The Washington Post story that is making the rounds today has all the usual elements of sensationalism about out-of-control fraud among Federal bureaucrats:
The study, released by Senate lawmakers yesterday, found that nearly half the "purchase card" transactions it examined were improper, either because they were not authorized correctly or because they did not meet requirements for the cards' use. The overall rate of problems "is unacceptably high," the audit found.
The GAO also found that agencies could not account for nearly $2 million worth of items identified in the audit -- including laptop computers, digital cameras and, at the Army, more than a dozen computer servers worth $100,000 each.
Sen. Norm Coleman (R-Minn.), who requested the study along with Sen. Carl M. Levin (D-Mich.), said that money "intended to pay for critical infrastructure, education and homeland security is instead being spent on iPods, lingerie and socializing."
"Too many government employees have viewed purchase cards as their personal line of credit," Coleman said. "It's time to cut up their cards and start over."
The audit is the culmination of a series of GAO reports over the past decade that have uncovered improper use of government-issued purchase cards at agencies, including the Defense Department and the Department of Homeland Security. Government employees spent nearly $20 billion last year using "SmartPay" cards and related convenience checks, for items ranging from pencils to computers to utility trucks.
Purchase cards, used by about 300,000 government employees in 2007, are essentially the federal government's equivalent of corporate credit cards. Issued by five major banks, they are primarily for transactions under $2,500 but can be used for larger contract payments. All transactions are supposed to comport with federal purchasing guidelines, including proper authorization and documentation.
The latest study used scientific sampling to gauge problems with the cards across numerous federal agencies from July 2005 to September 2006. The report singles out incidents for special criticism as "abusive," "improper" or "fraudulent."
In the fraudulent category, a longtime employee of the U.S. Forest Service in Oregon, Debra K. Durfey, wrote convenience checks worth more than $640,000 from 2000 to 2006 to a live-in boyfriend, who used the money for gambling, car expenses and mortgage payments, according to the GAO and the Justice Department.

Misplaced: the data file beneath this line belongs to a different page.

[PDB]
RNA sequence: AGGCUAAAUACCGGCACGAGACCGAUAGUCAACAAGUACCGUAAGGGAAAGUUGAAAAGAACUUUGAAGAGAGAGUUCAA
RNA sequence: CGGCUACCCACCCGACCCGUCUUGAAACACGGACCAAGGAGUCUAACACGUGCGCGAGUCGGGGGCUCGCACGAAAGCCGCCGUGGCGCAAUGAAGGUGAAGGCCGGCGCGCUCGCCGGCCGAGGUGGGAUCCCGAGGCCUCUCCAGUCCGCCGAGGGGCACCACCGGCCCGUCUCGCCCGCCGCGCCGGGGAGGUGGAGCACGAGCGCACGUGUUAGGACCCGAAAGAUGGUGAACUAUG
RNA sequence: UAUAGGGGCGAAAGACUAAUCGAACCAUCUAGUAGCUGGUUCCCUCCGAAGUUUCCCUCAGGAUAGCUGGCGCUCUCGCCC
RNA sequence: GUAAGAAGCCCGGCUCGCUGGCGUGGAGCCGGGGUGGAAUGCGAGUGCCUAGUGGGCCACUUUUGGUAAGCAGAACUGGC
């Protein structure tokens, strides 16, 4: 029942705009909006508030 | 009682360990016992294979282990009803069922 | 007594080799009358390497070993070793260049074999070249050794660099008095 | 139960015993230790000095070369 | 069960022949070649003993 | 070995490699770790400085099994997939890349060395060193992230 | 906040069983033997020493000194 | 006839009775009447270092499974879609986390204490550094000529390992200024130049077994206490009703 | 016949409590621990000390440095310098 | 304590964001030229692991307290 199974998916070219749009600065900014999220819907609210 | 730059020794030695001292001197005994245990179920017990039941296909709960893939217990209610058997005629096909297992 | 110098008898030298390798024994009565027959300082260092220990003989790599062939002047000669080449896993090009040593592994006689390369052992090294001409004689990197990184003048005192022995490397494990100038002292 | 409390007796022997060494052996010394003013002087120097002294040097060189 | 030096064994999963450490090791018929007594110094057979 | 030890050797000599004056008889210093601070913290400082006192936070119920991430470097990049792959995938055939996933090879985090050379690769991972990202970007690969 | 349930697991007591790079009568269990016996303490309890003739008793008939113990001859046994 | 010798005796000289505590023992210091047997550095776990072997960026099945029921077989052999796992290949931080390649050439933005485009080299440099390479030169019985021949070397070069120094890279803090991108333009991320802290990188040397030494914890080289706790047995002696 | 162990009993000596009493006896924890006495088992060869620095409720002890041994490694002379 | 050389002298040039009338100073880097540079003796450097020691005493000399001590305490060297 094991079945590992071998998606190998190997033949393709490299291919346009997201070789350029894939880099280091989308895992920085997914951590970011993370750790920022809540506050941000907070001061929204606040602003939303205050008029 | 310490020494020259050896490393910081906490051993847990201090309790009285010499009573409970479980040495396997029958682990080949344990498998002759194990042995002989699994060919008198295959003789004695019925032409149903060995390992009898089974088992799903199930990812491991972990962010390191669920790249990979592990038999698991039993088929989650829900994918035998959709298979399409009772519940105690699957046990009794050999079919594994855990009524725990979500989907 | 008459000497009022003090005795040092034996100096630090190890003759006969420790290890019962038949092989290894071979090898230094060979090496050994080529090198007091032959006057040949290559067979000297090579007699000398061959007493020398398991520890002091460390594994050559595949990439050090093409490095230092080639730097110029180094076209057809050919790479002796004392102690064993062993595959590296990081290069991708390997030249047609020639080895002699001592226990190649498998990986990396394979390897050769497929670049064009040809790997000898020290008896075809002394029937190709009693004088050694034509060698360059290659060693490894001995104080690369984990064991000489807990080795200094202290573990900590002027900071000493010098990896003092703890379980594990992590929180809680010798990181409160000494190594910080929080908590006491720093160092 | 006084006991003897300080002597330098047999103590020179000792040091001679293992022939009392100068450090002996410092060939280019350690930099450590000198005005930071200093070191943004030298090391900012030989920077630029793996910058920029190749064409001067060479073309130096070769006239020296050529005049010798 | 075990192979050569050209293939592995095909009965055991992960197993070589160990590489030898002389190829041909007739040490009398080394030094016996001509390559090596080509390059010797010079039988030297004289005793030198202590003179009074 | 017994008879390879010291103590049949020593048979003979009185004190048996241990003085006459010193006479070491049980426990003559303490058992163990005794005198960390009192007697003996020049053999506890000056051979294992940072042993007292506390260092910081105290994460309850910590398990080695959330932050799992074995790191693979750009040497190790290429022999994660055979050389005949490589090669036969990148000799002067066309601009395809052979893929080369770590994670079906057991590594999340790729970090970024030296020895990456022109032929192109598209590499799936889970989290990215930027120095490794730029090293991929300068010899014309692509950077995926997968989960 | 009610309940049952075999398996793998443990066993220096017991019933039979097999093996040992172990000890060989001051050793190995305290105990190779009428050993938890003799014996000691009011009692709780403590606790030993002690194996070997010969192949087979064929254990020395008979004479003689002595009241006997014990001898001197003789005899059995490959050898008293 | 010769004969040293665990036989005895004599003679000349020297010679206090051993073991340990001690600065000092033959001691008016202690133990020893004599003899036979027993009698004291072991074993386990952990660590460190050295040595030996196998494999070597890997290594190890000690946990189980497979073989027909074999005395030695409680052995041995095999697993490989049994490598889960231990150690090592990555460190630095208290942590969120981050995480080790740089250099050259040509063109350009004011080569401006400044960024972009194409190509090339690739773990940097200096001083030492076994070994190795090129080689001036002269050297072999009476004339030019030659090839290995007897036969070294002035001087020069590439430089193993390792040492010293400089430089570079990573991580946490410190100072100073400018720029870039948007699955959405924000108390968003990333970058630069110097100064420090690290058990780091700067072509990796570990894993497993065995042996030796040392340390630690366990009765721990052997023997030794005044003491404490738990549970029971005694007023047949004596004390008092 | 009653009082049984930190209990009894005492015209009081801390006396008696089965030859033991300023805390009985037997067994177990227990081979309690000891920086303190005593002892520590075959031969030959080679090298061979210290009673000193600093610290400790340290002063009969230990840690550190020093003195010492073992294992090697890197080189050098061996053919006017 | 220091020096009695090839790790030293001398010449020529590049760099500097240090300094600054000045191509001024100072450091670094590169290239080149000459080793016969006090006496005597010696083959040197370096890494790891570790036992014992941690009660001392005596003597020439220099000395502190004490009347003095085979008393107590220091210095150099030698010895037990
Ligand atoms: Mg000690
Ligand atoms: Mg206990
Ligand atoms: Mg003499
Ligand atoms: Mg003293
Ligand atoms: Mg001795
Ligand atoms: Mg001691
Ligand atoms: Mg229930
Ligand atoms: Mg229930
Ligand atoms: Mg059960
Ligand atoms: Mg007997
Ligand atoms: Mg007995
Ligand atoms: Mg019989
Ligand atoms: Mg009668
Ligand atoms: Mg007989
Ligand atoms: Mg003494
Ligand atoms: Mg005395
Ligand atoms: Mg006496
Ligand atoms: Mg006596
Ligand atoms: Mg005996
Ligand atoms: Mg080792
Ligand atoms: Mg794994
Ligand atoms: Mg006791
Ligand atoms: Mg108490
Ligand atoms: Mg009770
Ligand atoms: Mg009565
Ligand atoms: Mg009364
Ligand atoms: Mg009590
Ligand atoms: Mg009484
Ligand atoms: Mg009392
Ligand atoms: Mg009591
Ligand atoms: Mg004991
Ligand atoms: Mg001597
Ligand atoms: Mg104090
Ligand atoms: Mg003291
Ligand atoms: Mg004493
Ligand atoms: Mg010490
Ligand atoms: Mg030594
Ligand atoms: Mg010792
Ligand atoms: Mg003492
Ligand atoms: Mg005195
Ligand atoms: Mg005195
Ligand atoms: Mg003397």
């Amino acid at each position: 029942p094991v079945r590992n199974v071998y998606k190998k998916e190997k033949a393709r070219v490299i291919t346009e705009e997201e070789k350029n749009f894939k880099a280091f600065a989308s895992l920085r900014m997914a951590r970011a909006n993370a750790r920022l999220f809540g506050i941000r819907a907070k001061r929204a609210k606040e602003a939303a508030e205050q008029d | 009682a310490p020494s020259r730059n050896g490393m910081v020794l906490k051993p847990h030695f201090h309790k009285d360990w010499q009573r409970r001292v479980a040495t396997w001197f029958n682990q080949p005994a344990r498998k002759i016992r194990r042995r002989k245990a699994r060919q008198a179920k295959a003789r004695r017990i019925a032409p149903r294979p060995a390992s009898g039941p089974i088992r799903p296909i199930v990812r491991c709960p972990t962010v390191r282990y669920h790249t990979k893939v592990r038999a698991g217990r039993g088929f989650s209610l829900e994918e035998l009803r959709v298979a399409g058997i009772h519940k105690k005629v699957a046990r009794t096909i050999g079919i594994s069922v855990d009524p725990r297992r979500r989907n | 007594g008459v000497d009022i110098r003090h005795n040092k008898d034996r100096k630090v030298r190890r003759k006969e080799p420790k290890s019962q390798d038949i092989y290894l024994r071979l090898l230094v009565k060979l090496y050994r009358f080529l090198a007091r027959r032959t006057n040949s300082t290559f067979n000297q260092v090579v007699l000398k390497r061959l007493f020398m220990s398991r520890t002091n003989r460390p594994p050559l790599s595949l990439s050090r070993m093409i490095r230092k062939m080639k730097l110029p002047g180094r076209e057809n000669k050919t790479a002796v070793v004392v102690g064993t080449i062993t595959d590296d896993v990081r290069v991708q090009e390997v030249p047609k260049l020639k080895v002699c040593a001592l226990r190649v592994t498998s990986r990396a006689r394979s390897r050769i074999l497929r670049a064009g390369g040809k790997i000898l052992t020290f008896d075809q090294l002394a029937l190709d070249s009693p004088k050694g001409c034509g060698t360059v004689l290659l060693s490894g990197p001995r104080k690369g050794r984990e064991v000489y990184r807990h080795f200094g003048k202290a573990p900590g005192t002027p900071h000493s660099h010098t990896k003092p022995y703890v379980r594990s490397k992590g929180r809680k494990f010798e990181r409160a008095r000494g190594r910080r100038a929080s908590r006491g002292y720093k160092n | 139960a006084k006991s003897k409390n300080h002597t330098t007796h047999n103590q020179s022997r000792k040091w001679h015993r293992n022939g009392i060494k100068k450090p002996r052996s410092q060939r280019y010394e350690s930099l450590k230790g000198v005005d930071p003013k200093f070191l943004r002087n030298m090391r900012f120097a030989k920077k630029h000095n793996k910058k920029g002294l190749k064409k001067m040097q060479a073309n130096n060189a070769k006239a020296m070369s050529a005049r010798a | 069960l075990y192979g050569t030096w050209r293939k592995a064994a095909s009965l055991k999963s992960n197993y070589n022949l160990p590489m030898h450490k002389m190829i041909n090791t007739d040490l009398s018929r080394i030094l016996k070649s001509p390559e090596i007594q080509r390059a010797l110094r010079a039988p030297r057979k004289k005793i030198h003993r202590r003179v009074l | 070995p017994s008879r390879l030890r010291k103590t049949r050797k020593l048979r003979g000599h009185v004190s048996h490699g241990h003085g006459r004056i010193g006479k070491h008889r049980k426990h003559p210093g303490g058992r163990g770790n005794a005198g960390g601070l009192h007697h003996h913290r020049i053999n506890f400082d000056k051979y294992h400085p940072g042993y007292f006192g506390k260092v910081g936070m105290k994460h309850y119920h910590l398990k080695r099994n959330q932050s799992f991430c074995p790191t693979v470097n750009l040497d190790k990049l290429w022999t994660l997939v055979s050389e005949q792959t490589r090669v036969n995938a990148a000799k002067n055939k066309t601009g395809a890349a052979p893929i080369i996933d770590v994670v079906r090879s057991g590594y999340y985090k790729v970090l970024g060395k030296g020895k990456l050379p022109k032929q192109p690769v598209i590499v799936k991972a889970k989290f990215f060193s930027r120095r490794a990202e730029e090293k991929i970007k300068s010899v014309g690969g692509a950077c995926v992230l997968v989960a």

The story, which does not present an exhaustive list of agencies in which abuses occurred, nonetheless names:
The Defense Department
The Department of the Army
The Department of Justice
The Department of the Interior
The Department of Homeland Security
The US Forest Service
The US Postal Service
What's going to happen with this story is that it is going to be converted into a story about GOP waste and fraud in government, with Senators Clinton and Obama (along with a host of Democratic partisans) saying this is all the result of Bush, Cheney, and the spirit of Robber Baron looting turned loose on the public.
If you doubt, here's how a local blog treated earlier reports of fraud and waste at the Pentagon:
Yet more waste and possible fraud and abuse from our GOP Pentagon....
Think of it. Our GOP run Pentagon has given away $295 billion EXTRA to weapons manufacturers because these corporations didn't make the weapons systems at their bid price. Then to add insult to injury: even though the GOP Pentagon has given 295 billion extra tax dollars in cost overruns to them, the weapons manufacturers still deliver the weapon systems two years late on average.
Such commentators tend to completely ignore similar reports of waste and fraud attributed to the previous administration (funny, how such reports are never attributed to your Democrat Pentagon).
What this all obscures, as both wings of the Demopublican Party kick around government fraud and waste as a political football, is the fact that big government--regardless of which party is in charge--is rarely if ever a good custodian of the public's money.
Lord Acton opined in a famous (but almost always misquoted) aphorism in 1887: "Power tends to corrupt, and absolute power corrupts absolutely. Great men are almost always bad men."
This would be my rewrite: "Government power tends to corrupt, and big government corrupts absolutely. Big governments are almost always bad governments."